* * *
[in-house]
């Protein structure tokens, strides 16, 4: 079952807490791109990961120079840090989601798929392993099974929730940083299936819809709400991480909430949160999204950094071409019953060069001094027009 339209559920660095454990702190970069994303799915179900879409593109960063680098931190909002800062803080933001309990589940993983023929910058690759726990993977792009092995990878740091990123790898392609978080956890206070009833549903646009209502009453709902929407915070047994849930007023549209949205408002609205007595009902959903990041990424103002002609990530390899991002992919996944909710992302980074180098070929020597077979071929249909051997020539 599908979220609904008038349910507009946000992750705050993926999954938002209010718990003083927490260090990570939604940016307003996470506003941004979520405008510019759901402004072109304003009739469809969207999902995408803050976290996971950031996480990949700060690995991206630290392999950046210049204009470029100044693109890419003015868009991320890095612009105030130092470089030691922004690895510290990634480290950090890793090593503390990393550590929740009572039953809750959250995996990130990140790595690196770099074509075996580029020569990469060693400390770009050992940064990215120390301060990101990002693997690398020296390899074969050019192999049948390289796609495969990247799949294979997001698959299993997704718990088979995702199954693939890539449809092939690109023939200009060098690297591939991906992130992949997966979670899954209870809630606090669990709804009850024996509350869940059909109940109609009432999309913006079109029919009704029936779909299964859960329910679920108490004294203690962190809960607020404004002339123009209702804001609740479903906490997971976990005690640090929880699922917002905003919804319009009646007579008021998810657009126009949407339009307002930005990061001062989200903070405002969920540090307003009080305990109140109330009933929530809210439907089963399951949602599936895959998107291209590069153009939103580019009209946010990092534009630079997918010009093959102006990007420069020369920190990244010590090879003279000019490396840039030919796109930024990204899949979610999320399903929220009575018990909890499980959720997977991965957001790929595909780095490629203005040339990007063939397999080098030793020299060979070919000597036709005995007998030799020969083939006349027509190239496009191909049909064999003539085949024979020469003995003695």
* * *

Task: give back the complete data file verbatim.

[in-house]
């Protein structure tokens, strides 16, 4: 079952807490791109990961120079840090989601798929392993099974929730940083299936819809709400991480909430949160999204950094071409019953060069001094027009 339209559920660095454990702190970069994303799915179900879409593109960063680098931190909002800062803080933001309990589940993983023929910058690759726990993977792009092995990878740091990123790898392609978080956890206070009833549903646009209502009453709902929407915070047994849930007023549209949205408002609205007595009902959903990041990424103002002609990530390899991002992919996944909710992302980074180098070929020597077979071929249909051997020539 599908979220609904008038349910507009946000992750705050993926999954938002209010718990003083927490260090990570939604940016307003996470506003941004979520405008510019759901402004072109304003009739469809969207999902995408803050976290996971950031996480990949700060690995991206630290392999950046210049204009470029100044693109890419003015868009991320890095612009105030130092470089030691922004690895510290990634480290950090890793090593503390990393550590929740009572039953809750959250995996990130990140790595690196770099074509075996580029020569990469060693400390770009050992940064990215120390301060990101990002693997690398020296390899074969050019192999049948390289796609495969990247799949294979997001698959299993997704718990088979995702199954693939890539449809092939690109023939200009060098690297591939991906992130992949997966979670899954209870809630606090669990709804009850024996509350869940059909109940109609009432999309913006079109029919009704029936779909299964859960329910679920108490004294203690962190809960607020404004002339123009209702804001609740479903906490997971976990005690640090929880699922917002905003919804319009009646007579008021998810657009126009949407339009307002930005990061001062989200903070405002969920540090307003009080305990109140109330009933929530809210439907089963399951949602599936895959998107291209590069153009939103580019009209946010990092534009630079997918010009093959102006990007420069020369920190990244010590090879003279000019490396840039030919796109930024990204899949979610999320399903929220009575018990909890499980959720997977991965957001790929595909780095490629203005040339990007063939397999080098030793020299060979070919000597036709005995007998030799020969083939006349027509190239496009191909049909064999003539085949024979020469003995003695």